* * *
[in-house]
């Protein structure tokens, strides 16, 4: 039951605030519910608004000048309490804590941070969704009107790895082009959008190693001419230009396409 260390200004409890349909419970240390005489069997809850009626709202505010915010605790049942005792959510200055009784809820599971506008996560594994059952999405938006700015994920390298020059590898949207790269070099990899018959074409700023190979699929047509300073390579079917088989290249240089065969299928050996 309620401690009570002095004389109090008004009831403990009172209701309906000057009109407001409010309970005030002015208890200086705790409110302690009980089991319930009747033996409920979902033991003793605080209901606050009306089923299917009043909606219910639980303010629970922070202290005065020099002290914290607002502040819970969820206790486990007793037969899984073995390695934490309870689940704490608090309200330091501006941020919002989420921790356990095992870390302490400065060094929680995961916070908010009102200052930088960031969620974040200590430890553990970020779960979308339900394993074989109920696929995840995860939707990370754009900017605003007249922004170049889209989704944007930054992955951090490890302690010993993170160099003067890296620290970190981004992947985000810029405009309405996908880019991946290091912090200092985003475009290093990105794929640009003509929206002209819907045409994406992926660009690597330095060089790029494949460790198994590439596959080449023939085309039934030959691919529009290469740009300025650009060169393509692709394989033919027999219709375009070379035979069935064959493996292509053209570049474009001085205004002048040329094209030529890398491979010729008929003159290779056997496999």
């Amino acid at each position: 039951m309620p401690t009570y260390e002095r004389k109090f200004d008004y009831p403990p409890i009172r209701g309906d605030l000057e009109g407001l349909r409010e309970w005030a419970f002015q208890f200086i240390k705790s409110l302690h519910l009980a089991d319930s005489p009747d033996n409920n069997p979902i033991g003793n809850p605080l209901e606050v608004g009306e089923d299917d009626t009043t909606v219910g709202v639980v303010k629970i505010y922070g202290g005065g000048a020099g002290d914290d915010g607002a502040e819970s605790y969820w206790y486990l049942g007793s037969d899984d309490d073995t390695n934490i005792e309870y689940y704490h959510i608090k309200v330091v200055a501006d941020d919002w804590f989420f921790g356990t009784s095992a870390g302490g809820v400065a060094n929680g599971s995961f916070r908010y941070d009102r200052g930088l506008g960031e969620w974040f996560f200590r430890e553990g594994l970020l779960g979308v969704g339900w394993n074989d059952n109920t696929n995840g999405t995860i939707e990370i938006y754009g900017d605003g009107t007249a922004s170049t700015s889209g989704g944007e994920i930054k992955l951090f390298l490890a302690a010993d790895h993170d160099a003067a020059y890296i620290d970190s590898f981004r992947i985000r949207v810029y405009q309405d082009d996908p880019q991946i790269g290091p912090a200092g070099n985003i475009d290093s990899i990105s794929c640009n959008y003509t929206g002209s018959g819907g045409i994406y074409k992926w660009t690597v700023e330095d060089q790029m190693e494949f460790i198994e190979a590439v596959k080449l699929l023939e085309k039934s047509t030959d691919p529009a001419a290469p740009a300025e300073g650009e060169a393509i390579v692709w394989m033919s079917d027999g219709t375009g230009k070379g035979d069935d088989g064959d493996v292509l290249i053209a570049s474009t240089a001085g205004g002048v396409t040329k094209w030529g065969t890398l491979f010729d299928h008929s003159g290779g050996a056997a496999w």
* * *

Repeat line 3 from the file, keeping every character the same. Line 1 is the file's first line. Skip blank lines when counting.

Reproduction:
């Amino acid at each position: 039951m309620p401690t009570y260390e002095r004389k109090f200004d008004y009831p403990p409890i009172r209701g309906d605030l000057e009109g407001l349909r409010e309970w005030a419970f002015q208890f200086i240390k705790s409110l302690h519910l009980a089991d319930s005489p009747d033996n409920n069997p979902i033991g003793n809850p605080l209901e606050v608004g009306e089923d299917d009626t009043t909606v219910g709202v639980v303010k629970i505010y922070g202290g005065g000048a020099g002290d914290d915010g607002a502040e819970s605790y969820w206790y486990l049942g007793s037969d899984d309490d073995t390695n934490i005792e309870y689940y704490h959510i608090k309200v330091v200055a501006d941020d919002w804590f989420f921790g356990t009784s095992a870390g302490g809820v400065a060094n929680g599971s995961f916070r908010y941070d009102r200052g930088l506008g960031e969620w974040f996560f200590r430890e553990g594994l970020l779960g979308v969704g339900w394993n074989d059952n109920t696929n995840g999405t995860i939707e990370i938006y754009g900017d605003g009107t007249a922004s170049t700015s889209g989704g944007e994920i930054k992955l951090f390298l490890a302690a010993d790895h993170d160099a003067a020059y890296i620290d970190s590898f981004r992947i985000r949207v810029y405009q309405d082009d996908p880019q991946i790269g290091p912090a200092g070099n985003i475009d290093s990899i990105s794929c640009n959008y003509t929206g002209s018959g819907g045409i994406y074409k992926w660009t690597v700023e330095d060089q790029m190693e494949f460790i198994e190979a590439v596959k080449l699929l023939e085309k039934s047509t030959d691919p529009a001419a290469p740009a300025e300073g650009e060169a393509i390579v692709w394989m033919s079917d027999g219709t375009g230009k070379g035979d069935d088989g064959d493996v292509l290249i053209a570049s474009t240089a001085g205004g002048v396409t040329k094209w030529g065969t890398l491979f010729d299928h008929s003159g290779g050996a056997a496999w």